Tag Archives: Francisco Perez

American Sports & Socialist Possibilities

By Francisco Perez

Sandlot Ball 1923

Sandlot Baseball, c. 1923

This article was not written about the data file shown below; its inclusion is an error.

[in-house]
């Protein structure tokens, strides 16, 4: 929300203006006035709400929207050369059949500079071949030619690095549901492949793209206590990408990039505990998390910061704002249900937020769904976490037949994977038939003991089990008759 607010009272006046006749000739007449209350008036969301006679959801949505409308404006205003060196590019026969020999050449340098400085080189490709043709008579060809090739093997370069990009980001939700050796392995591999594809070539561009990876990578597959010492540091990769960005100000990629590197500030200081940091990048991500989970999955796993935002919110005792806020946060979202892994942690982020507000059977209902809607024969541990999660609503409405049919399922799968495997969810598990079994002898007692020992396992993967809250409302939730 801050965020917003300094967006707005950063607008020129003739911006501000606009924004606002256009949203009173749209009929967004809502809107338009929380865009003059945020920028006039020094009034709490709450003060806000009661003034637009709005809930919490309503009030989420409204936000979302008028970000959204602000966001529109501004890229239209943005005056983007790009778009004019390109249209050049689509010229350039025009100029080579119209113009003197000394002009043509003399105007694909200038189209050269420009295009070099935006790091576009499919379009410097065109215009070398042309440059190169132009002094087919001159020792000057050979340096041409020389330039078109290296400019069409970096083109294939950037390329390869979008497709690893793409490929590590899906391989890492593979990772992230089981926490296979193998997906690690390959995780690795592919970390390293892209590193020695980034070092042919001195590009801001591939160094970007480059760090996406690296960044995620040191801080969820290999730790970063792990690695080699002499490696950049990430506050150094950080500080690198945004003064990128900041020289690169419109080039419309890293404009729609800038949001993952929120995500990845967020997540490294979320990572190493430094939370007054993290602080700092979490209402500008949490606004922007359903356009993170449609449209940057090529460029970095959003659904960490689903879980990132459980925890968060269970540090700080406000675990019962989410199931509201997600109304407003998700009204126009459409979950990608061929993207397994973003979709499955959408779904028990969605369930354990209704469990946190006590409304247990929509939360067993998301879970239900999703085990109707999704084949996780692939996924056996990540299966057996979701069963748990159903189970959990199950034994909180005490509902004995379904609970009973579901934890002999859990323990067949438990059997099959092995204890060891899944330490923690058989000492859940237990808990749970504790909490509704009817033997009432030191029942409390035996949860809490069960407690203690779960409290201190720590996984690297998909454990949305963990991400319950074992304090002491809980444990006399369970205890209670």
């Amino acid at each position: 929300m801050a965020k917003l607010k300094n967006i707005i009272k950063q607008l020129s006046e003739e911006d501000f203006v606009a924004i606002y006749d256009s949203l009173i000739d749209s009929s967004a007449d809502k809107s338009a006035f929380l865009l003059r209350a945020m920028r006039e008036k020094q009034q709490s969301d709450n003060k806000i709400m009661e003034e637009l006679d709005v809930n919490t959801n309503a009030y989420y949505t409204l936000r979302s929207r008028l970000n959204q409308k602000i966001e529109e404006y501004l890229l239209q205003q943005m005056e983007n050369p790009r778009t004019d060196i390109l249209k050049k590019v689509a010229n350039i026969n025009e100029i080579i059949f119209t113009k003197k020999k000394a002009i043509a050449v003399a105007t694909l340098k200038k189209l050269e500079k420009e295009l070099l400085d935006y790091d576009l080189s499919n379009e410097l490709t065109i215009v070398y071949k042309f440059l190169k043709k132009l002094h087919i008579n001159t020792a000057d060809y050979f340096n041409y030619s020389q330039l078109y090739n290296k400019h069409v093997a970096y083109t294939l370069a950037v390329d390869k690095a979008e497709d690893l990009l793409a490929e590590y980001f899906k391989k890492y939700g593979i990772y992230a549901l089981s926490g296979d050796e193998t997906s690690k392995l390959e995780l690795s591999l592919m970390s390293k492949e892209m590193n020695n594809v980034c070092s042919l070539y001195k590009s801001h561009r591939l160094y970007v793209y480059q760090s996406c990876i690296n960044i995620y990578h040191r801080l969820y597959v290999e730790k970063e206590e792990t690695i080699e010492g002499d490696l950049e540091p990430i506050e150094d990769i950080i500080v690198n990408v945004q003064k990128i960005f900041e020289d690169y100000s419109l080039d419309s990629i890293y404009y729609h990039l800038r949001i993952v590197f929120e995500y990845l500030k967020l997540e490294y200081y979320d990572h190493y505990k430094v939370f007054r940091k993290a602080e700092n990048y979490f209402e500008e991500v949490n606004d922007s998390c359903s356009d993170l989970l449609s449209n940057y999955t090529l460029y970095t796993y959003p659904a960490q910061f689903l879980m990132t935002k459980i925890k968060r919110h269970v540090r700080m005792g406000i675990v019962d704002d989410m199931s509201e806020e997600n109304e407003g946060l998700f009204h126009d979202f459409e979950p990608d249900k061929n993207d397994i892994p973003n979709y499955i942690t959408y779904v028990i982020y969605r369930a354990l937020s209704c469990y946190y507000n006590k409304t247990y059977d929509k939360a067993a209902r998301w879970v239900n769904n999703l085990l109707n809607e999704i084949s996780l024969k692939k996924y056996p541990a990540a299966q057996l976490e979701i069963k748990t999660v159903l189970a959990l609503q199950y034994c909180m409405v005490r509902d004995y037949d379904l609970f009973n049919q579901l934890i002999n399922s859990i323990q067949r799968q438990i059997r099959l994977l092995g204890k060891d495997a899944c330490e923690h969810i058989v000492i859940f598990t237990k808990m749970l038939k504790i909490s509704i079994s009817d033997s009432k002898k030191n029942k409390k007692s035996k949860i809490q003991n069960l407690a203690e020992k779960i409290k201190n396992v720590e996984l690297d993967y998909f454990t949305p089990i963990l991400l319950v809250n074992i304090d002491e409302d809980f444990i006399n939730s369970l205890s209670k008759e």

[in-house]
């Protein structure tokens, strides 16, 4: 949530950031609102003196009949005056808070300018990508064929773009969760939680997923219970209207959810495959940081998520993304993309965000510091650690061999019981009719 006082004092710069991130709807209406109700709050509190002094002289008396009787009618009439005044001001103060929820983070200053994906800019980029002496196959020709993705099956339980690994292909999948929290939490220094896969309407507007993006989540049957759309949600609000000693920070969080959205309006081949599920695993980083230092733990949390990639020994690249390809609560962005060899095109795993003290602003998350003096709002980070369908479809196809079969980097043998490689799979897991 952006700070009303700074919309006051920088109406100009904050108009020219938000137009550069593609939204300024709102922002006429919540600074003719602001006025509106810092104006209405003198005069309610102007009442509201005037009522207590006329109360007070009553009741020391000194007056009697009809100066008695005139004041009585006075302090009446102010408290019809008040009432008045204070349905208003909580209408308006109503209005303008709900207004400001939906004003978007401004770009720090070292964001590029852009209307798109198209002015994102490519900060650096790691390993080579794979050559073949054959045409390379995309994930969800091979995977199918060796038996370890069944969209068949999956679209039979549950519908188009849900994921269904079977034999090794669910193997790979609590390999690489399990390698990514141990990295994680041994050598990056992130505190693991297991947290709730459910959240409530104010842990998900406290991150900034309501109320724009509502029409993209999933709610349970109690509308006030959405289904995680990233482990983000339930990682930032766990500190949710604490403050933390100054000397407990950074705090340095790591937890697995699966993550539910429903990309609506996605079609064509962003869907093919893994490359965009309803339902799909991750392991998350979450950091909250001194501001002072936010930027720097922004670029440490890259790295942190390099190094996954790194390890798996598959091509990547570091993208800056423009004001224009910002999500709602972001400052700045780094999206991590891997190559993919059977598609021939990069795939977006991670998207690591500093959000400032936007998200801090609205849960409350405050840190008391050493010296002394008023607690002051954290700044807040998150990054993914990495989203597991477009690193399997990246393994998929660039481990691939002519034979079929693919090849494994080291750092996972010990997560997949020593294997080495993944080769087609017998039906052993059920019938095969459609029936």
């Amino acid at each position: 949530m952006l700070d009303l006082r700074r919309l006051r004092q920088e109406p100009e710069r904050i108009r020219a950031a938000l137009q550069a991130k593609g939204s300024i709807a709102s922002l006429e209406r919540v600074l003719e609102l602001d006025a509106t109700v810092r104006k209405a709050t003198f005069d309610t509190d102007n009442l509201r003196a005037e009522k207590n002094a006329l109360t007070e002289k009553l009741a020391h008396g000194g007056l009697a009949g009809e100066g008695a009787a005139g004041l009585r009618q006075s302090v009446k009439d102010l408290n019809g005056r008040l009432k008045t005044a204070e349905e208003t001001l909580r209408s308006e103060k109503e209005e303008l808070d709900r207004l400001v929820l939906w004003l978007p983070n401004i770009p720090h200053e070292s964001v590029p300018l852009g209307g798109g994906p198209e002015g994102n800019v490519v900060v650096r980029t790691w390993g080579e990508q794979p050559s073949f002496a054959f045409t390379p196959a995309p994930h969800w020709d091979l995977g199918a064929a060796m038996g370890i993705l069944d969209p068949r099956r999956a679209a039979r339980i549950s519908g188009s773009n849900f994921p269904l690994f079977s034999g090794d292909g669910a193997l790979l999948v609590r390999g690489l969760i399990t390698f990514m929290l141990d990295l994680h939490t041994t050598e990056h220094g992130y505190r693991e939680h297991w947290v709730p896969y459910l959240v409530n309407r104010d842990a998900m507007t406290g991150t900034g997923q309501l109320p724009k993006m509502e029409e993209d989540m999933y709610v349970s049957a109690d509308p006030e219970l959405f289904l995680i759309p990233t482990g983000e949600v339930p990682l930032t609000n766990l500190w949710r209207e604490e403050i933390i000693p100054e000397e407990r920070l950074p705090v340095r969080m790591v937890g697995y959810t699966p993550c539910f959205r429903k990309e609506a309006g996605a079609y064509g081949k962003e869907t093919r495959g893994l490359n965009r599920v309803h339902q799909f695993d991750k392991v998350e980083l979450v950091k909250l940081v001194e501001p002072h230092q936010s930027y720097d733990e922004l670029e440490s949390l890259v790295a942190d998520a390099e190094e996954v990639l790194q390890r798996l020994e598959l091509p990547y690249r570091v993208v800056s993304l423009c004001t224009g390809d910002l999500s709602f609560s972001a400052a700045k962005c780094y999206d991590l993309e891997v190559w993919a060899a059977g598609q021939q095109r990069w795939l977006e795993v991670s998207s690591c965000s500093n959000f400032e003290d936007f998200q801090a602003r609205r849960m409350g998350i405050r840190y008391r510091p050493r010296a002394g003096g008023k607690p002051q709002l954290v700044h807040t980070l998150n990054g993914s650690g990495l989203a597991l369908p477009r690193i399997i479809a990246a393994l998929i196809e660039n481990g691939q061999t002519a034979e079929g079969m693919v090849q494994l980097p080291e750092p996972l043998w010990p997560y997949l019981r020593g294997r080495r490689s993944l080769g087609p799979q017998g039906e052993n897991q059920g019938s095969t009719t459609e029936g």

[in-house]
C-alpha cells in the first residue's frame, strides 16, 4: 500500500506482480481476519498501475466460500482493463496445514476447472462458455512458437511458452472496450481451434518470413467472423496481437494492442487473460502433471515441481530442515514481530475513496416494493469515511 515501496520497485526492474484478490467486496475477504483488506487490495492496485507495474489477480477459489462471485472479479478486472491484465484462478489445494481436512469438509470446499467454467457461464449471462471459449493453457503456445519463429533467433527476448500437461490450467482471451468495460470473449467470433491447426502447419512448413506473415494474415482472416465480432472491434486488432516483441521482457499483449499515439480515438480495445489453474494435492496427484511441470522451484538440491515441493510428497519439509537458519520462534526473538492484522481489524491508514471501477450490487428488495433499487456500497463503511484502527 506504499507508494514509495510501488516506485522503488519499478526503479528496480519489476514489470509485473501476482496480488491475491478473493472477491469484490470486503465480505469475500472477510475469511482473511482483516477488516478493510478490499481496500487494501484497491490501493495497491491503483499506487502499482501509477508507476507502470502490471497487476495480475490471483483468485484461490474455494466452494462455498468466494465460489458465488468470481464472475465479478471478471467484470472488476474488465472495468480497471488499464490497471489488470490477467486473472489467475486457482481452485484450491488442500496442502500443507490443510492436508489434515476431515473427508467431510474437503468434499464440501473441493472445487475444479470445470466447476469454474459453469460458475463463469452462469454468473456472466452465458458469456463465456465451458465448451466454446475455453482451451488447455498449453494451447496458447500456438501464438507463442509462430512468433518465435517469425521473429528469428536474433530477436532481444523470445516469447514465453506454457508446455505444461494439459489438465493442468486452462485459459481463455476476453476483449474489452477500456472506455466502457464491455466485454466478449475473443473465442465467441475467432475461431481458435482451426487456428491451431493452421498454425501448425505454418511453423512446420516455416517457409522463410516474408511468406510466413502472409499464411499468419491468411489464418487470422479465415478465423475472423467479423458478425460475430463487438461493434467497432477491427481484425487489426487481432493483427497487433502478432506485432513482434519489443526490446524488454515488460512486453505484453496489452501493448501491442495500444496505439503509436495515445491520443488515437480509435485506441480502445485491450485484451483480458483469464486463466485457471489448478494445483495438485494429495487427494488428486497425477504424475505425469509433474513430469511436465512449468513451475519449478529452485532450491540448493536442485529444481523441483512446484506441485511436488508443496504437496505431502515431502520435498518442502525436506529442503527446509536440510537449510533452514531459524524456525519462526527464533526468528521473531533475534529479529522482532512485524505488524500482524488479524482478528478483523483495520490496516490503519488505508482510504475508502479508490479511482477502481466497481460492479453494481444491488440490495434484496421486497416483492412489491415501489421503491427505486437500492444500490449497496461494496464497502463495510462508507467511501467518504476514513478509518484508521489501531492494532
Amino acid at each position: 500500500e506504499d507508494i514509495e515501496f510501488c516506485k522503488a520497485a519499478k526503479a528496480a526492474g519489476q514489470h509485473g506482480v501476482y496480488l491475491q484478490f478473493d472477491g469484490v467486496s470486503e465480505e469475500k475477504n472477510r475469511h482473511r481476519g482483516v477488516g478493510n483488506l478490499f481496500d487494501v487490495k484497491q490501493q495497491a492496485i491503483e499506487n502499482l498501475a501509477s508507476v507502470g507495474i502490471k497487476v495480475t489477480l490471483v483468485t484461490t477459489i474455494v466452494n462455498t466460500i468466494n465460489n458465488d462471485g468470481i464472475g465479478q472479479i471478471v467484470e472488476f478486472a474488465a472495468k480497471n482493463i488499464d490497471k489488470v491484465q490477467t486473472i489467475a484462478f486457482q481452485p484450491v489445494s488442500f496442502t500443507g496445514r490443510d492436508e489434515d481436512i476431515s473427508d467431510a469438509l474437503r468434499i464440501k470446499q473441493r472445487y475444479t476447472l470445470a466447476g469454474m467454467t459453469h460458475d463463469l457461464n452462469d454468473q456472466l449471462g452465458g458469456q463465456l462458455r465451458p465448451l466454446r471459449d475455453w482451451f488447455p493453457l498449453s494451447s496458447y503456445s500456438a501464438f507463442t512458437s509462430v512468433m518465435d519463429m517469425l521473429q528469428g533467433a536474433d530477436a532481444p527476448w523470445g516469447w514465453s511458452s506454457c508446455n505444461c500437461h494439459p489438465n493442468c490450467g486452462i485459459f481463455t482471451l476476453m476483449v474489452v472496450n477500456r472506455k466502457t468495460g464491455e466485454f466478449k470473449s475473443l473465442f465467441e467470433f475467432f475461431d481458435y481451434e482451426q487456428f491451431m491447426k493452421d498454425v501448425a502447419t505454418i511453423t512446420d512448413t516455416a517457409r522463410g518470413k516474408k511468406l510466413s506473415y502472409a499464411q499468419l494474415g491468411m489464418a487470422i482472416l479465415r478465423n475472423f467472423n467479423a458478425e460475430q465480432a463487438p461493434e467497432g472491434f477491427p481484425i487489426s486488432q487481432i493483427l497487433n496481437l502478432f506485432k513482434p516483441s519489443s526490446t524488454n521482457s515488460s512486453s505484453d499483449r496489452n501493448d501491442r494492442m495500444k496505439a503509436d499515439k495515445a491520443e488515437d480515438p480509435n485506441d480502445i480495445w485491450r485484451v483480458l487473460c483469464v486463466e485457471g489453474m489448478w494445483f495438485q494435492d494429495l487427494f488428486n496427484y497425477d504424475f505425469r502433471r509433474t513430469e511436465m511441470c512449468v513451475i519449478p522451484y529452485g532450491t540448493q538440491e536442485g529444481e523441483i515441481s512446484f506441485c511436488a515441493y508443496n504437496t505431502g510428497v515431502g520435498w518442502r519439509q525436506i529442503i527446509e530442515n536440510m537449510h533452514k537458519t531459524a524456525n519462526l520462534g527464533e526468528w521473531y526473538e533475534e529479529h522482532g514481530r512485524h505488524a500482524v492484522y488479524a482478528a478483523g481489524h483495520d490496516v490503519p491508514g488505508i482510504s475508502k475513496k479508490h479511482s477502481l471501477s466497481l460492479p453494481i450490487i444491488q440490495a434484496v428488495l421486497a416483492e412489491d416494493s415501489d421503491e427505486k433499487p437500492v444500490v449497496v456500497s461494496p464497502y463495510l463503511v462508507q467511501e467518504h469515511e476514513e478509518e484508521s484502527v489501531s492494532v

Sports and politics analyst Nate Silver made headlines last year when he called American sports ‘socialist’ and European sports ‘capitalist’. There’s a good discussion to be had there. In most European soccer[1] leagues, the richest teams win every year while the poorest teams fight to stave off relegation[2], or demotion to a lower level.  In contrast, American sports teams have mechanisms which distribute income around and create a (more) level playing field than European soccer. As a rough analogy, European sports structures are to American sports structures as free market capitalism is to Scandinavian social democracy, with attendant inequality greater in the former.  In all of these sports, some teams have the advantage of being in larger markets. In setting up a competitive structure, the league has to decide how much, if at all, to level the playing field.  American sports leagues— the militaristic, patriotic NFL being the most successful—set up a structure where small market teams are more likely to compete.  The publicly owned Green Bay (population 300,000) Packers won the Super Bowl in 2010, while the New York (population 9 million) Jets have not won since 1968. Read more